Thursday, May 15, 2014

Flora-Quest invades Marblehead

It was a perfect time to pair two of my great interests, Flora-Quest and Marblehead, Ohio.

This was our eighth year for Flora-Quest and it was time to change things up.  Coincidentally, May 13th was also the 25th anniversary of the dedication of the Marblehead Lakeside, Daisy Preserve.  Perfect timing for a pairing.

Lakeside Daisy Preserve in full bloom on May 13th, 2014.  Photo by Paula Harper
Back in 1988 the rarest flower in the United States- Lakeside Daisy, Tetraneuris herbacea- acquired its own preserve carved out from quarry land.  This seemingly unpretentious yellow daisy is only found naturally occurring in Marblehead/Lakeside Ohio and in Ontario, Canada.  It is a globally rare flower.

Lakeside Daisy was named for the town of Lakeside on the Marblehead Peninsula. Photo by Paula Harper.
For a few short weeks around Mother's (early May) these daisies turn the preserve's rocky ground into a carpet of gold.  Except for some stunted Red Cedar trees, this gravel lot looks more like a place to park than a habitat for unusual botany.

Dick Moseley tells she history of the Lakeside Daisy Preserve. Photo by Paula Harper.
 Flora-Quest gets the most knowledgeable guides to lead our trips, and this year was no exception.  The daisy preserve had three excellent guides: Dick Moseley, retired Director of Ohio Division of Natural Resources.  Allison Cusick is the retired Ohio Heritage Botanist, and Rick Gardner, the current Ohio Heritage Botanist, led our tour.

Guy Denny was prepared to lead trips into real adventure. Photo by Paula Harper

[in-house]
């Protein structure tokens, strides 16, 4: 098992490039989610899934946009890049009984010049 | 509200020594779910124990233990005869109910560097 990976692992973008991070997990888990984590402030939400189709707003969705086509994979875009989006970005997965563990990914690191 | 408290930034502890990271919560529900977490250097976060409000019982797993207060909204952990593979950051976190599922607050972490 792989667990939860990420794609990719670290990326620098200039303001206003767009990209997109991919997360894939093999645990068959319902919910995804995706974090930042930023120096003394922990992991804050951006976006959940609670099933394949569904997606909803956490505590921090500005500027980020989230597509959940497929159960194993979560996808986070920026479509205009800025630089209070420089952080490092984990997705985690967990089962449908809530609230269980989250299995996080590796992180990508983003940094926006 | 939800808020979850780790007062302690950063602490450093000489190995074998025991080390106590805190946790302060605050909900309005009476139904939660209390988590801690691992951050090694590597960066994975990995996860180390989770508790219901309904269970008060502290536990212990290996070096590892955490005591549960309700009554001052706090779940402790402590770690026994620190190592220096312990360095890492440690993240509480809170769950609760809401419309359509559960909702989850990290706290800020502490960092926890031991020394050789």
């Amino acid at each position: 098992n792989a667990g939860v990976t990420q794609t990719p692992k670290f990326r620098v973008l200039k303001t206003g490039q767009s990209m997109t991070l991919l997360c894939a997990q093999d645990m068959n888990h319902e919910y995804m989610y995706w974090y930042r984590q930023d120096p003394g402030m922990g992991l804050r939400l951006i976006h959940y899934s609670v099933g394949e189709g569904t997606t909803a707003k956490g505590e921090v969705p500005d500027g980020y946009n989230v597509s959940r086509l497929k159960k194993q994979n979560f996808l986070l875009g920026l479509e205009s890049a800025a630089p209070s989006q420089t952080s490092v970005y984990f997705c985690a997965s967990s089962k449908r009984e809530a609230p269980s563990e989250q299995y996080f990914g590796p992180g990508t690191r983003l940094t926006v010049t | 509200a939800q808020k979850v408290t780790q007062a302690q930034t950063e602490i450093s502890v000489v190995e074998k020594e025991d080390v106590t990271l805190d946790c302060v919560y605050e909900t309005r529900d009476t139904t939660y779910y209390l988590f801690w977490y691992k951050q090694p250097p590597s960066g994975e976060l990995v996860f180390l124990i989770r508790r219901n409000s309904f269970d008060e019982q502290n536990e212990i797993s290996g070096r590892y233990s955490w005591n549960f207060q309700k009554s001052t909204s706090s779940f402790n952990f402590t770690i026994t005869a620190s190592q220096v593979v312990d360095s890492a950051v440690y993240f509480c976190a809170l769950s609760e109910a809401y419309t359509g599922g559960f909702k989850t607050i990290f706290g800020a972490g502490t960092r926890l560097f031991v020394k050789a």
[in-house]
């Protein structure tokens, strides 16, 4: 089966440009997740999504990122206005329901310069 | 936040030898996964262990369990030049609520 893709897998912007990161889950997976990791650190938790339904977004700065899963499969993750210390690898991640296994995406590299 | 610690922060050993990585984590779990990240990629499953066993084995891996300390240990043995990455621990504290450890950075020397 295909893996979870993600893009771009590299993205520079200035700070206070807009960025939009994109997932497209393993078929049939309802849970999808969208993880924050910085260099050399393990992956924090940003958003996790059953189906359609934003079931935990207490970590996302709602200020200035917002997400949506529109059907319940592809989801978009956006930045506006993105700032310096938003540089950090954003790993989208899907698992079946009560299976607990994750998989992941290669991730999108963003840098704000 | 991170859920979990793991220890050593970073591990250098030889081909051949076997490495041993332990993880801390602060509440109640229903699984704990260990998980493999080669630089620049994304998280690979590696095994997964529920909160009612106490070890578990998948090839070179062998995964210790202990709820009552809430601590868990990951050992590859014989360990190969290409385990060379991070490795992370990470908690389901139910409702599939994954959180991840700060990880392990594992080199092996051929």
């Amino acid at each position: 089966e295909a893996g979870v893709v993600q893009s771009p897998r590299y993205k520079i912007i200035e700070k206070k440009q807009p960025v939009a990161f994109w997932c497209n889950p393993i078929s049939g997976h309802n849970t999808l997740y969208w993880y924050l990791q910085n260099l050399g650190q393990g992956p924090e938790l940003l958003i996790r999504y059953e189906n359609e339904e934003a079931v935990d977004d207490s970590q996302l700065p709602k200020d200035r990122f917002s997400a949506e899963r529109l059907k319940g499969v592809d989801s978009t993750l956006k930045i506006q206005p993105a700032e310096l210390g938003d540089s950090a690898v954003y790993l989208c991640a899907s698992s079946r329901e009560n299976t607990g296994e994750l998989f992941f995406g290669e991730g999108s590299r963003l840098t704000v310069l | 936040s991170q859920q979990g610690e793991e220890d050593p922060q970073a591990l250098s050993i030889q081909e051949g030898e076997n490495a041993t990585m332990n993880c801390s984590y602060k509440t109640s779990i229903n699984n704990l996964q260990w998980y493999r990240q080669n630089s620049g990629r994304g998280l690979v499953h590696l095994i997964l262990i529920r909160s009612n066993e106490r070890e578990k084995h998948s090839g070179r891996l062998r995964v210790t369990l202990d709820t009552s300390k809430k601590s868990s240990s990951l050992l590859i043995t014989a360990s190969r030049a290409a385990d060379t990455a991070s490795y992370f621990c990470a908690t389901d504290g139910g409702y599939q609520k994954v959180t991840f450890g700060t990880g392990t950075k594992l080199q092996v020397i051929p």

Guy Denny, past Chief of Division of Natural Areas and Preserves is also one of our guides.  These leaders have a life-time of experience in interpreting naturals areas.  People love to learn from them.

The Monday morning field trip to Meadowbrook Marsh.  Photo by Kevin Joyce.
 We had a botany/ birding trip to Meadowbrook Marsh.  Jason Larson (yellow shirt) and your blogger (coral shirt on right) had more fun than should be legal.  We both like birds and botany, although he probably missed the other "Sunshine Boy," Pete Whan.  Jason and Pete led the popular Flora-Quests to Adams County for several years.

"Miss Paula" Harper brandishing her umbrella. Photo by Cheryl Harner
 Jason steps up to do his guide duties and tells a bit about the American Bladdernut, Staphylea trifolia  growing along the parking lot at Meadowbrook.  It is one of our under utilized, decorative native shrubs. Paula wasn't actually poking him with that umbrella, although the photo does look incriminating!

Allison Cusick gave an excellent program on  "What is an Alvar?"
 Our lunch time meals were a welcome retreat from Monday's rain and Tuesday's heat.   On Monday, Allison Cusick, the retired Ohio Heritage Botanist kept us enthralled with his story-telling ability and tales from Marblehead's glacial impacted topography. He also gave brief accounts and locations of the very few other alvars in the world. So how do the glacially scraped surfaces of an alvar differ from a parking lot? They are likely to have plants, very rare and stunted plants.

Doty Twyford, long time Questor in front of the Marblehead Lighthouse.  Photo by Paula Harper
 Many of our questers ended the workshop at the most photographed location in Ohio: the Marblehead Lighthouse.  Built in 1821 by the Kelley brothers from Sandusky, our longest operating light on Lake Erie is a popular tourist gathering.

Looking out from the rail surrounding  of the beacon.  Photo by Ian Adams.
It was a special occasion to have the lighthouse open for tours, and Ian Adams participated in Flora-Quest by giving photography tips to the eager questers.  The 80 degree weather and bright sunshine made for a welcome surprise in May.

All in all, the event couldn't have been any more fun or successful, and we thank our partners, sponsors and patrons for making Flora-Quest the place to be in May.

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